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All discussions of consciousness are ‘underdetermined’ – our abilities to conceptualize will probably never allow us to fully understand ourselves, even if there was enough information available to allow for such a conception. Language forces us to reduce things to manageable concepts. As an example of the complexities, consider C. elegans. Hermaphrodites have 302 neurons, the male 385. The connectomes – the myriads of junctions of each neuron of the entire organism – of both were recently published presenting us for the first time the opportunity to study the basis for their rather complex behaviors: searching for food, sex, memory, even ‘dancing’. H. sapiens has about 100 billion neurons with trillions of connections, and that is only a small part of who and what we are. Thus, if C. elegans exceeds our understanding, what hope is there that we will understand ourselves?
At this point in time it seems that we will never recapture the events that brought us here:
“Everything is the way it is because it got that way.” (me informally quoting Daniel Dennett quoting D’Arcy Thompson) We have little insight of what we are, and even less of how we got here. I fully support our efforts to try to find out, even though the goal may be unattainable. We will certainly learn a lot along the way, allowing us to eliminate some of our many mistaken ideas.
In the meantime, we are entitled to inspired guessing: our universe is an intelligent system of intelligent systems that continually evolves. Time is real. We are now for the first time contemplating the whole in an organized scientific fashion.
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I think we can look at this at two levels. In terms of physics, chemistry, biology, neuroscience, etc, I definitely think we’ll be able to learn and understand ourselves. We already know far more than anyone before the modern area could have conceived possible. Some of it may seem hopelessly daunting right now, but much of what seemed hopelessly daunting to people 400 years ago is common place today.
But there is also a metaphysical level where we might never achieve a full understanding. I fear the people concerned about the hard problem may never see it solved to their satisfaction, at least in any authoritative manner.
But we’ll never know so much that we don’t have a knowledge / unknown border. We can only understand things in terms of their lower level constituents, constituents that we may not yet understand. If we ever do understand those constituents, they will be in terms that we won’t understand, at least at first. Eventually we may hit brute facts of reality that we may never understand. What it energy? What is spacetime? Even if we find the answer, we’ll have to start over with the next layer below them. Turtles all the way down!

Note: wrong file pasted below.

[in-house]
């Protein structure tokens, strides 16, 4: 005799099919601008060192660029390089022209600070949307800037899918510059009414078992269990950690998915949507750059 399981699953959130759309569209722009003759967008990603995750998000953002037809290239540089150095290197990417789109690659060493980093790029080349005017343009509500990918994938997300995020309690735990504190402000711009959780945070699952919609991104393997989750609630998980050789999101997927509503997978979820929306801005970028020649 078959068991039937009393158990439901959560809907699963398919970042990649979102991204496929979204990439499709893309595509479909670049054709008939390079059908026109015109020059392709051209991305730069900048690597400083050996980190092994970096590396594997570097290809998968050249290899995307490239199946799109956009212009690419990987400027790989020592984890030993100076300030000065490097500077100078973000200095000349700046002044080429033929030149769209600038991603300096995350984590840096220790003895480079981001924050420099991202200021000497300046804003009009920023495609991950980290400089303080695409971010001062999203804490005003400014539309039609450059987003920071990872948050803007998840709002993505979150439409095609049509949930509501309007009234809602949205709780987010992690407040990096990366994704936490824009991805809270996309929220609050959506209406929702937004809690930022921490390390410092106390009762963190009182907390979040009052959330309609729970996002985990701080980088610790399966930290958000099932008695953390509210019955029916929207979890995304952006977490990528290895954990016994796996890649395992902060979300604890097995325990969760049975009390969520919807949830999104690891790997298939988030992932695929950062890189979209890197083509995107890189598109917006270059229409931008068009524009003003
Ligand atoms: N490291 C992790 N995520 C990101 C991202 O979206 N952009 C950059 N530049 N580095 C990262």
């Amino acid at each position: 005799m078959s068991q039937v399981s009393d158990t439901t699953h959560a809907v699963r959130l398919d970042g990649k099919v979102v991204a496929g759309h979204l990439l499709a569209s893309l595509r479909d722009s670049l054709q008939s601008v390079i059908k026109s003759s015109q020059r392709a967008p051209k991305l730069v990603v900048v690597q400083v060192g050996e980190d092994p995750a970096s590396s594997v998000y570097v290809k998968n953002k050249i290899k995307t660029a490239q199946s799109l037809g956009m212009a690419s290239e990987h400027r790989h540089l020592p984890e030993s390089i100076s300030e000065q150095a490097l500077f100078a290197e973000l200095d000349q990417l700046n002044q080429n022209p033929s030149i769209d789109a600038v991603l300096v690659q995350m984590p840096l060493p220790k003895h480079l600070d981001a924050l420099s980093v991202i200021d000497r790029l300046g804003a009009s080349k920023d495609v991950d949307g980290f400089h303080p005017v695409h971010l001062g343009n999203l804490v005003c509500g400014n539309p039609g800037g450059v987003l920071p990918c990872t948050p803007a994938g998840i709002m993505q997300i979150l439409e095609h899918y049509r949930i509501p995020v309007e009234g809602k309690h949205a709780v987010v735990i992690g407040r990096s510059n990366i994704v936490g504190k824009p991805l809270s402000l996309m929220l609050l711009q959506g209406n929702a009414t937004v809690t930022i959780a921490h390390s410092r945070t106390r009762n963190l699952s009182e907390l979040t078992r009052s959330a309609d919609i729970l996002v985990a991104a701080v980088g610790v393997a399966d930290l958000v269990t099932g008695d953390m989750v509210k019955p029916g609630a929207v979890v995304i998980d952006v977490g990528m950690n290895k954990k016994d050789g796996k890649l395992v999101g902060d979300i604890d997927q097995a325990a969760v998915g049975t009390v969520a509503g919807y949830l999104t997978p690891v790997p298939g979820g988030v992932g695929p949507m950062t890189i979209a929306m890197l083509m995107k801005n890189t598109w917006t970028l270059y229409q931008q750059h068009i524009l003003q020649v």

I have held the position for some time now that we do not know enough to conclude anything with regard to consciousness … yet. Of course, these things have been discussed philosophically for ages, but we are just now in possession of tools that might give us some answers to some of these questions. Rushing to judgment is as likely to move us forward as to have us run off of a cliff.
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I think it’s okay to form theories, as long as we’re willing to test and revise them on new evidence. The theories we have will almost certainly not be the final ones, (if it’s even possible to ever talk about “final” theories in science), but that doesn’t mean they might not be useful. I don’t think GWT, HOT, Attention Schema, or any other theory is the one and final answer, but they all seem predictive to some degree. And I doubt there will ever be only one answer anyway.
Yes, consciousness science is seriously underdetermined, for now. But, well, tough problems are tough. So this is news?
Mike, you seem to believe in a hard and fast line between verbal questions and empirical questions, and you also seem to think we can already tell that some specific questions about consciousness are verbal questions. I don’t think either one of those things is true (even if we rewrite the last bit as “very-largely-verbal questions”).
Paul, I’m not sure what you mean by “verbal questions”. But if you mean reasoning vs empiricism, then I always see it as a mix. There is no empiricism without reasoning. All observation is theory laden.
But every step in reasoning is subject to error, errors which can accumulate. Empirical observations act as a reality check to ensure we haven’t drifted too far. Reasoning that goes on too long without the reality check become increasingly less grounded speculation.
Or do you mean something else by “verbal question”?
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You got it: reasoning/empiricism, analytic/synthetic, verbal/empirical; all closely related. OK, good to know. (I was emphasizing the “there is no reasoning without empiricism” side of the coin.)